I remember when there were only two kinds of tomatoes: winter and summer. In the winter, tomatoes were pale reddish orbs with flavor so subtle we couldn’t detect it. At the extreme other end of the spectrum, the summer tomato was truly exciting. This was the type that grew in genuine earth, ripened in the sun and was harvested at the peak of the season.
I discovered summer tomatoes at around age 10, when my father took me to the public produce market in Rochester, N.Y., and we bought half a bushel. I thought they were miraculous, especially when we got home and sliced them into thick pieces, spread them with mayonnaise and sprinkled them with salt and pepper. I wondered why these two things — winter and summer tomatoes — went by the same name.
Tomatoes are now various and vivid, and there are more types than we can fathom. Heirloom varieties of every color and (literally) stripe abound at farmers markets and greengrocers in late summer and early fall.
Among the hundreds of heirloom tomatoes grown these days are those known by such intriguing names as Amana Orange, Black From Tula, Matt’s Wild Cherry, Orange Banana, Aunt Ruby’s German Green, Pink Accordion and Thai Pink Egg. And the pale, sad hothouse type is, I hope, permanently relegated to one of the stranger chapters of food history.
Another significant change is that green tomato no longer necessarily means an unripe tomato. While it’s true that all tomatoes go through a pale green phase, there are some stunning heirloom varieties — notably Green Zebra and Aunt Ruby’s German Green — that are green when fully sweet and ready. These are not to be mistaken for the green tomatoes called for in old-fashioned recipes, including the fried green tomato quiche that follows.
The idea is to put to good use tomatoes that are still on the vine as the first frost approaches. The advantage to frying under-ripe green tomatoes is that they are hard, so they hold together well when cooked. You can use any type of under-ripe tomato for fried green tomatoes. Just don’t use the heirloom variety.
The old-fashioned fried green tomatoes will remain a delicacy, no matter how sophisticated and broad tomato cultivation becomes. Some things are timeless and beautifully so.
For more information about heirloom tomatoes, I recommend this Web site: www.farm-garden.com/primers/41.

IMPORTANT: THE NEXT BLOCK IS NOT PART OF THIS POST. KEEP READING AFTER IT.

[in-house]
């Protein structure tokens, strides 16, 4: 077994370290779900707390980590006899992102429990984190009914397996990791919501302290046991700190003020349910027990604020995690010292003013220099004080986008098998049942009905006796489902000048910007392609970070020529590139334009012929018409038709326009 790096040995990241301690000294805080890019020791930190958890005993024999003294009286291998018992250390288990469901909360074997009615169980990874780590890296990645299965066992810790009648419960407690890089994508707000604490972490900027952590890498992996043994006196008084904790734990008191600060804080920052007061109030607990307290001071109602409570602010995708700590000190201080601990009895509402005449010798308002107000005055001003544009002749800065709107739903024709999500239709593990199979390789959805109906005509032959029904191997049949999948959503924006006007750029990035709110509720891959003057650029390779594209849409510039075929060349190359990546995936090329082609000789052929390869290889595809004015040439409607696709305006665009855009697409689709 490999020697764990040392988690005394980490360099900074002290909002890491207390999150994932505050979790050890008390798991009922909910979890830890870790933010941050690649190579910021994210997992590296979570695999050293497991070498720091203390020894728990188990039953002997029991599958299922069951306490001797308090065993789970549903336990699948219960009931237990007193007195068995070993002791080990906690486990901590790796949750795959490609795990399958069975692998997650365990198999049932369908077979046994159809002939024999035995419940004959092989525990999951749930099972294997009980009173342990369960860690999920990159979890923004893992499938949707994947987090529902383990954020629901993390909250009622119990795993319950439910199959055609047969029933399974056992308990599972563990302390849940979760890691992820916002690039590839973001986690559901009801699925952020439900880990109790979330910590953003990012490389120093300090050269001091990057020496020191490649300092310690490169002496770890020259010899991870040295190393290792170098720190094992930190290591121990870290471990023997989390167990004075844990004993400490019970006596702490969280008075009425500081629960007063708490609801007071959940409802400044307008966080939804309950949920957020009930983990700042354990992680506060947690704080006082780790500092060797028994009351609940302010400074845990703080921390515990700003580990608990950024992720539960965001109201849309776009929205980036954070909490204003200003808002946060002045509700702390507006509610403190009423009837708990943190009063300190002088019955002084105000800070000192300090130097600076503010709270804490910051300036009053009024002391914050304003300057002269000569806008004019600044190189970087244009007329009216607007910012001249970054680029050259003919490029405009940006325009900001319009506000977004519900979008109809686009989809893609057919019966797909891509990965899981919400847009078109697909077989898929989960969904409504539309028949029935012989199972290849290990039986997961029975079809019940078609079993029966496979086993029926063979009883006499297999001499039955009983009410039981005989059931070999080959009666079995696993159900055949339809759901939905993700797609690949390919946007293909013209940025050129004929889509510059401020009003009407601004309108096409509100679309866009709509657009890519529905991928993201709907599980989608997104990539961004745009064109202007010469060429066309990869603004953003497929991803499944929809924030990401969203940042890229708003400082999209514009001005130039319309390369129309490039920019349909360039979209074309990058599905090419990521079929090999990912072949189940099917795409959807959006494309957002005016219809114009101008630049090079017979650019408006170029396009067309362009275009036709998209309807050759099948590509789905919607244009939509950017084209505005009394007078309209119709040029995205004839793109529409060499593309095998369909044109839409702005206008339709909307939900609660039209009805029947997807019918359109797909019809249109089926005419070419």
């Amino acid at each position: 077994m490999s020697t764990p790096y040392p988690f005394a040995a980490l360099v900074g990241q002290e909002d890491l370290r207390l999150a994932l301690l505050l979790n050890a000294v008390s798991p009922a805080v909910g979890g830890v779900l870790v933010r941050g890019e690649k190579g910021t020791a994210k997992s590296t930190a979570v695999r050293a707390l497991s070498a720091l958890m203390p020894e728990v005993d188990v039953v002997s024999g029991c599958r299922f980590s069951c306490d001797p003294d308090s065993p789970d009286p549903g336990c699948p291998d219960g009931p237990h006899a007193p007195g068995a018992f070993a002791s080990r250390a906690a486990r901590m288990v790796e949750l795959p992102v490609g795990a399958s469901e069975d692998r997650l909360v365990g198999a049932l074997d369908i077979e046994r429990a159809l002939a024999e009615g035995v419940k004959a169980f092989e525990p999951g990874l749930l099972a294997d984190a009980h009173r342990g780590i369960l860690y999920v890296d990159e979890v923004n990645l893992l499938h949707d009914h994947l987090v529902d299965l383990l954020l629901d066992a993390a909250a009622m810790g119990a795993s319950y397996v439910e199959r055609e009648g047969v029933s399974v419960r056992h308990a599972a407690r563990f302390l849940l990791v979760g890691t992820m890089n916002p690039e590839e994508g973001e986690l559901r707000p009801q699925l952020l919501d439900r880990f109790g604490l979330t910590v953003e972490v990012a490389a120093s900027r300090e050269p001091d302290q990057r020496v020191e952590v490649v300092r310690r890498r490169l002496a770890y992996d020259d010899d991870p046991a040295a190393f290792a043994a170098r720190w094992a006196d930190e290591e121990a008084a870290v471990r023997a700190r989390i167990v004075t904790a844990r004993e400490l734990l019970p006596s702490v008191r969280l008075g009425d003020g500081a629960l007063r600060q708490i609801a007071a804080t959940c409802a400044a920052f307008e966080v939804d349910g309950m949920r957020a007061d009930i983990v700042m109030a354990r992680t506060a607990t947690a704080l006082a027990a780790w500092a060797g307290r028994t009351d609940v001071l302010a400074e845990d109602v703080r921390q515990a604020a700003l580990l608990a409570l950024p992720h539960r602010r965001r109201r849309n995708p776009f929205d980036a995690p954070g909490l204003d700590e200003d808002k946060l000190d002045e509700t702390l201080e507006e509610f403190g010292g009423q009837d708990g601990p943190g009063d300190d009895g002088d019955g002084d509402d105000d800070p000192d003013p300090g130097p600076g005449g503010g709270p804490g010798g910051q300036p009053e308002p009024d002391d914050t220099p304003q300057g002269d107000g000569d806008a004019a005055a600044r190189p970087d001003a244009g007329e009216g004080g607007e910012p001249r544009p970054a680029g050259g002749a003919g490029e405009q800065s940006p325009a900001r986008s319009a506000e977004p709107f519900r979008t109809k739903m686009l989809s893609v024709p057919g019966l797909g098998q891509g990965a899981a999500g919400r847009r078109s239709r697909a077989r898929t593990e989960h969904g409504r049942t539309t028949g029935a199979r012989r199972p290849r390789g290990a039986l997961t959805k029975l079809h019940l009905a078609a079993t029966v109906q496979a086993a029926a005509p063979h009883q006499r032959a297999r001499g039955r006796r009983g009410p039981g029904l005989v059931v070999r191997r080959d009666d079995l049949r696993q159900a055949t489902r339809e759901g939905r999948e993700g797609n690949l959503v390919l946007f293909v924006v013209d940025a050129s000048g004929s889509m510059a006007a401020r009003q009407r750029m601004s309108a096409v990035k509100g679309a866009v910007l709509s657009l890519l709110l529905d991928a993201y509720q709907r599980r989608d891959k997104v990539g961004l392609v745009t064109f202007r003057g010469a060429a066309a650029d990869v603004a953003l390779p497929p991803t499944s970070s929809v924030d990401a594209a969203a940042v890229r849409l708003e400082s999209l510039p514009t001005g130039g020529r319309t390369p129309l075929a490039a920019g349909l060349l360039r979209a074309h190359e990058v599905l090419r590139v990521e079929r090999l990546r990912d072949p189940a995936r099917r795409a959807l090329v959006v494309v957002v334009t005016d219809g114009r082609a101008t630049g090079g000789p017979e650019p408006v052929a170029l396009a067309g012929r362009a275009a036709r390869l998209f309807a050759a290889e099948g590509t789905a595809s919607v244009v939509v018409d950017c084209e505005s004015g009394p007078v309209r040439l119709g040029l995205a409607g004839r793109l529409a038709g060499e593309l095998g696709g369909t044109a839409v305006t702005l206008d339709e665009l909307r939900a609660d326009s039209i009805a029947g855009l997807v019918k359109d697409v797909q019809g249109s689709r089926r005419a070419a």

Fried green tomato quiche
Fried green tomatoes and sharp cheddar cheese combine beautifully and become the centerpiece of a light meal when baked into a quiche. The crust can be made well ahead and refrigerated for several days. It can also be stored in the freezer in a sealed plastic bag. Prepare the tomatoes up to several hours in advance and leave them on the cooling rack until using.
2 large unripe tomatoes (about 1 pound)
1/3 cup cornmeal or polenta (rounded measure)
Nonstick cooking spray and a little butter for greasing pan
1 unbaked quiche crust (recipe follows)
1 cup packed grated cheddar cheese
3 large eggs
1 cup milk
1/4 heaping teaspoon salt
Freshly ground black pepper
To make fried green tomatoes, core tomatoes and thinly slice off ends. Cut tomatoes into half-inch-thick slices (you’ll get about 3 or 4 slices per tomato) and set aside. Combine cornmeal or polenta and salt to taste on a dinner plate. Dredge tomato slices in cornmeal mixture, pressing it into cut surfaces of tomatoes to create a thick coating.
Place a large skillet or saute pan over medium heat for several minutes. Mist hot pan with nonstick cooking spray and melt in a little butter. After a few seconds, tilt pan to distribute butter, then add coated tomatoes. Fry tomatoes on each side for 8 to 10 minutes, or until crisp and golden. You might need to add a little more butter at some point to keep them from sticking. Remove tomatoes from pan and transfer to a wire rack over a tray to cool.
Place unbaked quiche crust in pan on a baking tray.
Sprinkle grated cheese into bottom of crust. Cut sauteed tomatoes in half and arrange them over the cheese. They will overlap, and that’s fine.
Whisk together eggs, milk, salt, pepper to taste and a few dashes of cayenne, and slowly pour this mixture over tomatoes and cheese. Bake on baking tray in lower third of preheated 375-degree oven for 35 to 40 minutes, or until custard is set. Cool at least 10 minutes before slicing and serve at any temperature.
Makes 4 to 5 servings.
The generous yield enables you to make a nice edge on the crust.
1½ cups unbleached all-purpose flour
½ cup (1 stick) cold, unsalted butter, sliced
1/4 teaspoon salt
Up to 3 tablespoons cold water, milk or buttermilk
Place flour in bowl of a food processor fitted with steel blade. Add butter and salt and turn processor on and off several times, until mixture is uniform and resembles coarse meal. (If you don’t have a food processor, use a pastry cutter or two forks.) Continue to process in quick spurts as you add water, milk or buttermilk, 1 tablespoon at a time.
As soon as dough adheres to itself when pinched, stop adding liquid and turn dough out onto a floured surface.
Roll dough into an 11-inch or so circle (slightly bigger than a 10-inch round).
Lift dough and ease it into a 9-inch pie pan or 10-inch springform tart pan, nudging it gently into corners. Form a generous, even edge all the way around sides. (If you’re not going to use crust right away, wrap it tightly in plastic wrap and refrigerate or freeze until needed.)
Mollie Katzen is the author of the “Moosewood Cookbook” (Ten Speed Press). Her Web site is www.molliekatzen.com.
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